(Bloomberg) -- New York imposed an “emergency” ban on flavored e-cigarettes amid a rising national epidemic of serious illness -- and several deaths -- linked to vaping.

“Vaping is dangerous,” Governor Andrew Cuomo said Sunday at a news conference. “It’s addicting millions of young people to nicotine at a very early age.”

Jason Conwall, a spokesman for the governor, said the ban was aimed at reducing the use among young people and would eliminate the sale of e-cigarettes and vaping liquid with flavors such as mango, bubble gum and cotton candy. Mint -- a popular flavor among young people -- would be included. However, menthol and tobacco flavors, which are used mostly by adults, wouldn’t be.

Almost 500 cases of respiratory ailments in three dozen states have been linked to vaping, and at least six people have died. Health officials haven’t pinned down the exact cause of the illnesses or one particular product.

Earlier this month Michigan became the first state to ban e-cigarettes. Several others, including California and Massachusetts, are considering it.

Last week, the White House proposed a nationwide ban, saying President Donald Trump would offer specific legislation in several weeks also aimed at cutting youth consumption of flavored vaping products.

Not Far Enough

The American Lung Association criticized Cuomo’s plan, saying it didn’t go far enough.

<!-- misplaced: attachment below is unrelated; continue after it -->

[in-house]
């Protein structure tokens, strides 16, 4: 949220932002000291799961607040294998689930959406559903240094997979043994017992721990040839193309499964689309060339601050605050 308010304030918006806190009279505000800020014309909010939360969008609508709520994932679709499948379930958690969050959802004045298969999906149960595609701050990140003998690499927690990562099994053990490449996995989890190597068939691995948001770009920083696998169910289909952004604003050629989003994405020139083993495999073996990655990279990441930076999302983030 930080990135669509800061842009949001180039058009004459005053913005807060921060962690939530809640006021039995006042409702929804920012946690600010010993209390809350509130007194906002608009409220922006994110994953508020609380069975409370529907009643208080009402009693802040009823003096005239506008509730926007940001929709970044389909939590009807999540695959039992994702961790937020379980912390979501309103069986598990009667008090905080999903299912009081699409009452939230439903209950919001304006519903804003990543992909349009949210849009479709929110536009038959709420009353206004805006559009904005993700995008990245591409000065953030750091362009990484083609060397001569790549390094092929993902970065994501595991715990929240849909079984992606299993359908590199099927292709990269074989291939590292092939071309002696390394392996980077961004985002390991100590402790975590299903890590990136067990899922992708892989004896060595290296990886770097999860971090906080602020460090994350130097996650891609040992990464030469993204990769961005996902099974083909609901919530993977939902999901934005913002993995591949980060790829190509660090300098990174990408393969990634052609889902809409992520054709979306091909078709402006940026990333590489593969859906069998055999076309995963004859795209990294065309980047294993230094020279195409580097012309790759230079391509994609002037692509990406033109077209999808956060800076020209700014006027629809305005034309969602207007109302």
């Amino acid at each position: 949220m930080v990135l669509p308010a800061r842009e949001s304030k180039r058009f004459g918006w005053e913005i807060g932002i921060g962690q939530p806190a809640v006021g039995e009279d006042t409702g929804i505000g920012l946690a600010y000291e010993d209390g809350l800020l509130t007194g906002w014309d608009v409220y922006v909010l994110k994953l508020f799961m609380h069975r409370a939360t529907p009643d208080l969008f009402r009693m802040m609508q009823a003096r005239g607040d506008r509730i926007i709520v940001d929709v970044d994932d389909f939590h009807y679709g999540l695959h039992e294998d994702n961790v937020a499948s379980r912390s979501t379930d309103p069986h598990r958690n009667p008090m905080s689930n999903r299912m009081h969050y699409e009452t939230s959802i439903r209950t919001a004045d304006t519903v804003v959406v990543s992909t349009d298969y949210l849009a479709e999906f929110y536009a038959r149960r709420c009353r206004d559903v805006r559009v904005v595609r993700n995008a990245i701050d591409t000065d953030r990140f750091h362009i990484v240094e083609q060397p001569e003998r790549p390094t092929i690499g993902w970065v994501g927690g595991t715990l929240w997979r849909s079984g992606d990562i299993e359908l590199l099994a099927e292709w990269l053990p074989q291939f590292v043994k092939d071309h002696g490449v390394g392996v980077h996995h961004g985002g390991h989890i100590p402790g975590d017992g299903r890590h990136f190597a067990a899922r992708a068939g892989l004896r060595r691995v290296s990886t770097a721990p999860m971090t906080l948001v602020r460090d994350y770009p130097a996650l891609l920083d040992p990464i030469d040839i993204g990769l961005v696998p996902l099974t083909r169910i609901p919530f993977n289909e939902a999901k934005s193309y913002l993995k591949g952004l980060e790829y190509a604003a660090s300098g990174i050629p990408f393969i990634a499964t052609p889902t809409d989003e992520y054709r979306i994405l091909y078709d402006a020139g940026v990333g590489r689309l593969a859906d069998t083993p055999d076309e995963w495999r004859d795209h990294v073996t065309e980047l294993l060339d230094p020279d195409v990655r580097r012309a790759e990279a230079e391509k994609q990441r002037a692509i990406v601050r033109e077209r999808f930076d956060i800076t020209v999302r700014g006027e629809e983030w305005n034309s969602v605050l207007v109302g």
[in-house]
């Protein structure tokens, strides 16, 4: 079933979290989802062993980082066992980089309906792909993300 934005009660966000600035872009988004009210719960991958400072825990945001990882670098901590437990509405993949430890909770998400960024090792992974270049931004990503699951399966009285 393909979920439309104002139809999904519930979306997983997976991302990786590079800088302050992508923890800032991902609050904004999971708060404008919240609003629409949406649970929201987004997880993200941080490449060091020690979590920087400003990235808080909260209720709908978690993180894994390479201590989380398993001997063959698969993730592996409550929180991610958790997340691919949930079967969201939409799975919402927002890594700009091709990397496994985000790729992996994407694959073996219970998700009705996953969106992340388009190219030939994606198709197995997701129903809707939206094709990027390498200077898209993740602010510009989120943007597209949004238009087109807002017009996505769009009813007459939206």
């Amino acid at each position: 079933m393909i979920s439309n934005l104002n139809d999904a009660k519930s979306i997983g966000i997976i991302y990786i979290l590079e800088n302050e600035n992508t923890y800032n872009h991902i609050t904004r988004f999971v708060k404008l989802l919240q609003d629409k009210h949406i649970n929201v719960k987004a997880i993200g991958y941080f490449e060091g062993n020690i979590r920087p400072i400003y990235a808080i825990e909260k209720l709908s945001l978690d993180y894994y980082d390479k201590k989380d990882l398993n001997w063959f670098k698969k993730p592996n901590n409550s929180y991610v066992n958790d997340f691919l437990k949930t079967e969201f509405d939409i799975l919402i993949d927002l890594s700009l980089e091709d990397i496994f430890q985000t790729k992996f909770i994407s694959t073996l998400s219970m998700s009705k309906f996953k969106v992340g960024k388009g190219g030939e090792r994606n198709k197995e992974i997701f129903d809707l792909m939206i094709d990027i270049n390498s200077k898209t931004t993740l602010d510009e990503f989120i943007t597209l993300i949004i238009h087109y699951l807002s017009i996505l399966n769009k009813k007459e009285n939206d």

“Unfortunately the action did not apply to menthol flavored e-cigarettes, which with mint flavored e-cigarettes are favored by the majority of high school students,” Harold Wimmer, president and chief executive officer of the association, said in a press release.

Cuomo said the state didn’t ban menthol out of consideration for adult smokers who haven’t been able to quit menthol cigarettes.

“They tried the lozenges,” Cuomo said. “They tried the medications. They tried everything. Nothing else worked -- a very limited pool -- and they’re trying vaping. The menthol flavor for the vaping helps menthol cigarette smokers.”

The Cuomo spokesman said the ban would go into effect by early October after conferring with state health officials. He plans fuller legislation against vaping in January.

To contact the reporter on this story: Ian Fisher in New York at ifisher10@bloomberg.net

To contact the editors responsible for this story: James Ludden at jludden@bloomberg.net, Matthew G. Miller

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